An exploration and celebration of language and all of it's many quirks, with KMUW commentator Lael Ewy.

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Steve Jurvetson / Flickr / Creative Commons

One language trait I've noticed recently is a peculiar use of the word “around.”

Someone might be describing a new organizational initiative and say, “Let's get together and have a discussion around the new viral marketing campaign.” What the person would have said prior to the around ascendancy is, of course, “Let's get together and have a discussion about the new marketing campaign.”

So what's all this about around—or rather around it? Or whatever?

bunky’s pickle, flickr Creative Commons

When I was in high school in the 1980s, well-meaning grown-ups set about trying to break down labels and stereotypes. The destructive categories of race and class, the social strata of jocks and geeks, goths, stoners, and punks, they thought, were destructive to our young psyches and to the orderly running of the school.

“Excellence” ranks right up there with terms like “professionalism” and “family values” as power terms, the vagueness of which is used to subject people to all manner of indignity and peonage.

“Excellent” we might lovingly associate with Wayne's World or Bill and Ted's Excellent Adventure, in which it's a term of universal application to all things righteous, gnarly or dope. But that same universalism is exactly what makes “excellence” so dangerous.

OnWords: Let Me Explain

May 6, 2014
Fellowship of the Rich / Flickr / Creative Commons

'Splain, as a contraction for “explain,” has long been with us, but I originally began to appreciate its comic potential in a creative writing workshop in graduate school. The inestimable Steve Johnson had submitted an uncharacteristically inscrutable poem, and after we all had contorted our minds trying to figure it out, we finally just turned to him and asked, “Steve, what in the heck does this even mean?” With total composure and deadpan wit, he replied, “I just write 'em. I don't 'splain 'em.”

Understanding Creativity

Apr 22, 2014
elaine faith / Flickr / Creative Commons

Creativity is another one of those words that we throw around as if we know what we're talking about.

But we're fundamentally conflicted about creativity-- perhaps because, in practice, it's somewhat mysterious.

We'd all agree that creativity is about bringing new things into the world: new products, new ideas, new perspectives. We sometimes use "creativity” synonymously with words like “innovation” and “originality.”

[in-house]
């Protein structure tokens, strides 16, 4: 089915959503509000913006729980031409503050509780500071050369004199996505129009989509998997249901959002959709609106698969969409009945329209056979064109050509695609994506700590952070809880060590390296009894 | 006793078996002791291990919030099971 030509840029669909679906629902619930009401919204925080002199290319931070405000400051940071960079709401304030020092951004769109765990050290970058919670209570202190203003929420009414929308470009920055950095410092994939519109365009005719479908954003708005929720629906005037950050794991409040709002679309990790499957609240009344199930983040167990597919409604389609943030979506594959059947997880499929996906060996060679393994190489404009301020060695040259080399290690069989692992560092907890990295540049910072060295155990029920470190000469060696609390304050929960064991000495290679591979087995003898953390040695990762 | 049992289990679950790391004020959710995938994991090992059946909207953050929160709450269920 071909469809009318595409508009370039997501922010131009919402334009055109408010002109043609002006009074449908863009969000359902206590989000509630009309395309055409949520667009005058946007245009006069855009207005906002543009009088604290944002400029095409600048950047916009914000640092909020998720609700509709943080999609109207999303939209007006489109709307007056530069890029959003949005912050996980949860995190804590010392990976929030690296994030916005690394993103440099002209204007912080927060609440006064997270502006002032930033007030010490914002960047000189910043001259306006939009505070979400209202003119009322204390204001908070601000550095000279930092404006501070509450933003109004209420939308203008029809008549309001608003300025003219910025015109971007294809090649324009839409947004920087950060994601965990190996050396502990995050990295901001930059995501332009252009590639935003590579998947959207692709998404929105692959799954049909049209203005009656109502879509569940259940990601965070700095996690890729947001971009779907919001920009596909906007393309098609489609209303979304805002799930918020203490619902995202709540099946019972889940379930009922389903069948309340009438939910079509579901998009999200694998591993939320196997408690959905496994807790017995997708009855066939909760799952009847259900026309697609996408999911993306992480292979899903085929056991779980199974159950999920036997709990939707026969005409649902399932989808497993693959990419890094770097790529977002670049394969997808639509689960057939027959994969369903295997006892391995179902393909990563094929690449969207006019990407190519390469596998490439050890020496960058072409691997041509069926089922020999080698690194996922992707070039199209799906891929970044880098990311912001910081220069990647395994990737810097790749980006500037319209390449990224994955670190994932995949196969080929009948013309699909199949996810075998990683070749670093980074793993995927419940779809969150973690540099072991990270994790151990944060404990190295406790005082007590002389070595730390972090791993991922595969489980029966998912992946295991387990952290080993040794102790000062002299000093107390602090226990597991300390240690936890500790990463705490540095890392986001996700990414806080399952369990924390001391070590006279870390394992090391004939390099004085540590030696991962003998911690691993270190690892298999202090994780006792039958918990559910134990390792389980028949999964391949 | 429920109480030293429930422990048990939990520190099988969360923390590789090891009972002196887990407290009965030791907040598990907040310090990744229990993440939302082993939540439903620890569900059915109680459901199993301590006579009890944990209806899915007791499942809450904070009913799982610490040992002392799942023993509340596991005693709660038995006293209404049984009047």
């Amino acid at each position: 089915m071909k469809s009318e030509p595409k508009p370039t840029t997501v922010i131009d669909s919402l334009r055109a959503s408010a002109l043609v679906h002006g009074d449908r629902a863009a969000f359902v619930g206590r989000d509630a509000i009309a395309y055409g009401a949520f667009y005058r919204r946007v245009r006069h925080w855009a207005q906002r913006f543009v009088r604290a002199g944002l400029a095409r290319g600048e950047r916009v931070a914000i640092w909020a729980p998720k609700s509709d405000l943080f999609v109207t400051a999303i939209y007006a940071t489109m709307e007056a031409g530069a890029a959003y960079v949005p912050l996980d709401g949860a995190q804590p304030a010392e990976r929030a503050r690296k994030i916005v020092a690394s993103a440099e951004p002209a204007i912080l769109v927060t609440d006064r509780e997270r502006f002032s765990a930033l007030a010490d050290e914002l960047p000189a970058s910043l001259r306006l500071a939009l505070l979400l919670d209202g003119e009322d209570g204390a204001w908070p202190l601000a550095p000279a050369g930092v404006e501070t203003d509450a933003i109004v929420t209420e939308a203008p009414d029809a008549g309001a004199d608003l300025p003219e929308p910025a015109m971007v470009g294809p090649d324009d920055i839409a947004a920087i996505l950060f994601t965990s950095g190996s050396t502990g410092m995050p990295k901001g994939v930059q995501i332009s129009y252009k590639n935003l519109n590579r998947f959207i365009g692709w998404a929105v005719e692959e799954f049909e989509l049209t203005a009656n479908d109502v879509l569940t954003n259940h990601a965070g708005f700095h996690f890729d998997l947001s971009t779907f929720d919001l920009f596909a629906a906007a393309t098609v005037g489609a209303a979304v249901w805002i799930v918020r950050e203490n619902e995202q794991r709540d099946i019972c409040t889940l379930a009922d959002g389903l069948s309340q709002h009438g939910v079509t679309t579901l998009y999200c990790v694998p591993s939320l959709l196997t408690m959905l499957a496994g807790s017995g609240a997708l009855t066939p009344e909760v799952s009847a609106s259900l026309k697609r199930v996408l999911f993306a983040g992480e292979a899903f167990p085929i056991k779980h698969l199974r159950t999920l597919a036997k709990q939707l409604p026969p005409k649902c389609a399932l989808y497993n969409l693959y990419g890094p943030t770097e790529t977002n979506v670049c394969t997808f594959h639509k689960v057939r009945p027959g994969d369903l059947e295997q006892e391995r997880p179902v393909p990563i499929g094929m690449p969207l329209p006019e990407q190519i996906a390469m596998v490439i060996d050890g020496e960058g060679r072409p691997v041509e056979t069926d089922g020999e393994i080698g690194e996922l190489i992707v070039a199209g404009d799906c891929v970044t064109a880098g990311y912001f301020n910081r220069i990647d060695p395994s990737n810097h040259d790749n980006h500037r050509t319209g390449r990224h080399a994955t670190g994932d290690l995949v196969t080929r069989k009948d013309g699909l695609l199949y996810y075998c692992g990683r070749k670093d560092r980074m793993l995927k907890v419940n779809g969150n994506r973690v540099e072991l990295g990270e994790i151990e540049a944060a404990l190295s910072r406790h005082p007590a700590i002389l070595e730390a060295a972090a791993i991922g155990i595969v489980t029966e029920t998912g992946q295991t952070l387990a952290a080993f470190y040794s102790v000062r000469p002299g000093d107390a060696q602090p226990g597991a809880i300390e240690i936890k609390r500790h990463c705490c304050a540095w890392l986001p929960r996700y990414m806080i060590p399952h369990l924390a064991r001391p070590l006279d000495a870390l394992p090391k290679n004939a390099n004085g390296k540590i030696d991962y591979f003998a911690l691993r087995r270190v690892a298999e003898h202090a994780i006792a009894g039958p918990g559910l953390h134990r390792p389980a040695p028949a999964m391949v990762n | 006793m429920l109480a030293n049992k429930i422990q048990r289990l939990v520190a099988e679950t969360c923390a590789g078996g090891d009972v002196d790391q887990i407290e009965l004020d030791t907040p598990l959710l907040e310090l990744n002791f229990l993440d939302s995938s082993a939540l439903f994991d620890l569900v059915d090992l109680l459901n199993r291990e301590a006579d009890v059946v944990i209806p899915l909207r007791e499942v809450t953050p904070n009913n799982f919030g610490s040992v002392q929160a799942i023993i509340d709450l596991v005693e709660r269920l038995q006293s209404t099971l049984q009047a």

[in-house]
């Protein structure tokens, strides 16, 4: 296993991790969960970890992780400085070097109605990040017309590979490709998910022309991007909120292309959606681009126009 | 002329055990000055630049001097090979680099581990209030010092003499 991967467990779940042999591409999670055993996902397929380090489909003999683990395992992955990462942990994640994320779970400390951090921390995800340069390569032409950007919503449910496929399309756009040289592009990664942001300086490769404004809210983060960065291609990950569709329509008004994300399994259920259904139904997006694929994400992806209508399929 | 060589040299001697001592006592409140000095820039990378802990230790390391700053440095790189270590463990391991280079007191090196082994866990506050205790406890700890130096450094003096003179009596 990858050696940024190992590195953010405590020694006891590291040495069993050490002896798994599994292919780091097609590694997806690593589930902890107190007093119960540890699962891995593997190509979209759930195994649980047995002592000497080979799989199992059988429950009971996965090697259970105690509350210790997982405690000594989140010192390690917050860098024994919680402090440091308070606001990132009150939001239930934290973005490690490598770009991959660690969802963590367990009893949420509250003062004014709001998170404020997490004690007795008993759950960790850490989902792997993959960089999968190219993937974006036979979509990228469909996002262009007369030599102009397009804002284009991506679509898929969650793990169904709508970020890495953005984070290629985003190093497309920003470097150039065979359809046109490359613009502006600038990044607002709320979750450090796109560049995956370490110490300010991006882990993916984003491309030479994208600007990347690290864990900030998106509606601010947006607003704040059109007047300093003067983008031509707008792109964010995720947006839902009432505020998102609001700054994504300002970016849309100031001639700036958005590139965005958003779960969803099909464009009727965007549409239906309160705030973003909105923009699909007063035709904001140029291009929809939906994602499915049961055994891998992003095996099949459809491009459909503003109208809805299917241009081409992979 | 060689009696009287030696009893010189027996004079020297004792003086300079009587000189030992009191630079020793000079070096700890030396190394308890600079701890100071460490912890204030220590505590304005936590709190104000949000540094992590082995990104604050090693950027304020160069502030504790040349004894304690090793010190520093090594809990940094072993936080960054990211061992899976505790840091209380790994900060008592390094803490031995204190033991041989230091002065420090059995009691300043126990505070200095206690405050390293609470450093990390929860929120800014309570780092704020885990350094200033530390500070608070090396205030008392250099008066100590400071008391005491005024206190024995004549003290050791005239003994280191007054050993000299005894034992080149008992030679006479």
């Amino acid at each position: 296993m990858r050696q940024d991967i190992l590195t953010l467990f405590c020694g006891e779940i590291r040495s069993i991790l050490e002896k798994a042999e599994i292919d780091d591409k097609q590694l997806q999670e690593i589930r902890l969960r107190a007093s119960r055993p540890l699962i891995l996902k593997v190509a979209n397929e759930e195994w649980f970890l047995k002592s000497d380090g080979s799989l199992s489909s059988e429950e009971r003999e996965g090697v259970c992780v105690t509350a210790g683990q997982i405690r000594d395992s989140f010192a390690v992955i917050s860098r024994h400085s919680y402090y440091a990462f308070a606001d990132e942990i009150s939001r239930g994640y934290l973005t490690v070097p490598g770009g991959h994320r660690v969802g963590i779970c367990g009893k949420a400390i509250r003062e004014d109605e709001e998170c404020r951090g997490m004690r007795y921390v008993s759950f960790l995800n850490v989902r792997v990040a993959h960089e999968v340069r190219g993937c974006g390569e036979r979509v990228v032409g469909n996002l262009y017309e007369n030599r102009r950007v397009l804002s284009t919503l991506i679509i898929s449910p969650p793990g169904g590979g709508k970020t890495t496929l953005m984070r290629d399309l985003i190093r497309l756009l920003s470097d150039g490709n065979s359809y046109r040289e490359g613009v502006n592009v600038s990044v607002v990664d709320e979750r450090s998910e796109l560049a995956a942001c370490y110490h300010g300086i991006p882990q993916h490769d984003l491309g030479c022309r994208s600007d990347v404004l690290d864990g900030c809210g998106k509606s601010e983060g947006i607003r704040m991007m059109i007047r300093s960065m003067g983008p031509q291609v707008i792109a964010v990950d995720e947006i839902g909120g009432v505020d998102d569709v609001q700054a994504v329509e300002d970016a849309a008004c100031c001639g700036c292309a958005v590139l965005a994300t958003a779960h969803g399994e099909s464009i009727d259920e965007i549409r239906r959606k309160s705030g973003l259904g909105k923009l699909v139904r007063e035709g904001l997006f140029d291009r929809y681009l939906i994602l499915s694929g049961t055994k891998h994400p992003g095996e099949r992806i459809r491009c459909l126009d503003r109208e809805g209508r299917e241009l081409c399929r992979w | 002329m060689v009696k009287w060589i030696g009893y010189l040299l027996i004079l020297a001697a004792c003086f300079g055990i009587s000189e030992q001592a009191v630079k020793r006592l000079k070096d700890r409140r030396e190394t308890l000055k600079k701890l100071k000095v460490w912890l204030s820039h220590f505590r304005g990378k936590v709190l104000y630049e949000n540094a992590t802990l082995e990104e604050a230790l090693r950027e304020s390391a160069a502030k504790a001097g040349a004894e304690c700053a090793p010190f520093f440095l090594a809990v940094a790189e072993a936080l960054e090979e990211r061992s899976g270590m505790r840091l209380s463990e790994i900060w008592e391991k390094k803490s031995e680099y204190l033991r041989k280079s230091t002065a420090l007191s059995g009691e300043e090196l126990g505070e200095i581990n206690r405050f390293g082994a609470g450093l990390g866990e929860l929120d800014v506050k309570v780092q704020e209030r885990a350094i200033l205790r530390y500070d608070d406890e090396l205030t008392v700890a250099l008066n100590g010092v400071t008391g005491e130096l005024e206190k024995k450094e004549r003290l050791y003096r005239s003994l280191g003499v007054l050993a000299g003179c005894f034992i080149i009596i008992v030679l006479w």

Gavin Clabaugh / Flickr / Creative Commons

Maybe most remarkable about the term “the market,” is the incredible variety of ideas it invokes.

The market, at its most mundane, conjures an image of a grocery store with its rainbow wash, the visual signatures of myriad brands all competing for our eyes, and for the dollars that follow. We also retain this cultural memory: the market as a place for basket-weavers and growers to hock their wares, for handmade rugs to rub up against stacks of kohlrabi.

Nestle / Flickr / Creative Commons

The word “product” is shifting.

One of my brothers overheard the following at a big-box retailer the other day: “We have various safety devices to keep product from falling on people.”

This use of product as mass noun stands in distinction to the term “a product,” a term identifying something as, well, produced.  

angela7dreams / Flickr / Creative Commons

At one time, the word granular was almost always reserved for something physical or technical, for example, as a measure of the resolution of a photographic emulsion, or of how fine the sugar.

But recently, I’ve noticed granular used in office settings to indicate a level of detail that the speaker would rather avoid. It’s generally said with a certain tinge of disdain as well, something like, “Well, we could talk about that some other time, but we don’t want to get into the granular level here.”

OnWords: Too Much Drama

Feb 25, 2014
Wikimedia Commons

The word “drama” has recently gained a new definition.

Twerk: A Celebration

Feb 11, 2014
Ochre Jelly / Flickr / Creative Commons

As 2013 fades into memory, along with it will probably fade the word “twerk.”

Why bring it up now, you ask, just when we thought we could free ourselves from the image of Miley Cyrus gyrating as if stricken by some heretofore unknown neurological condition?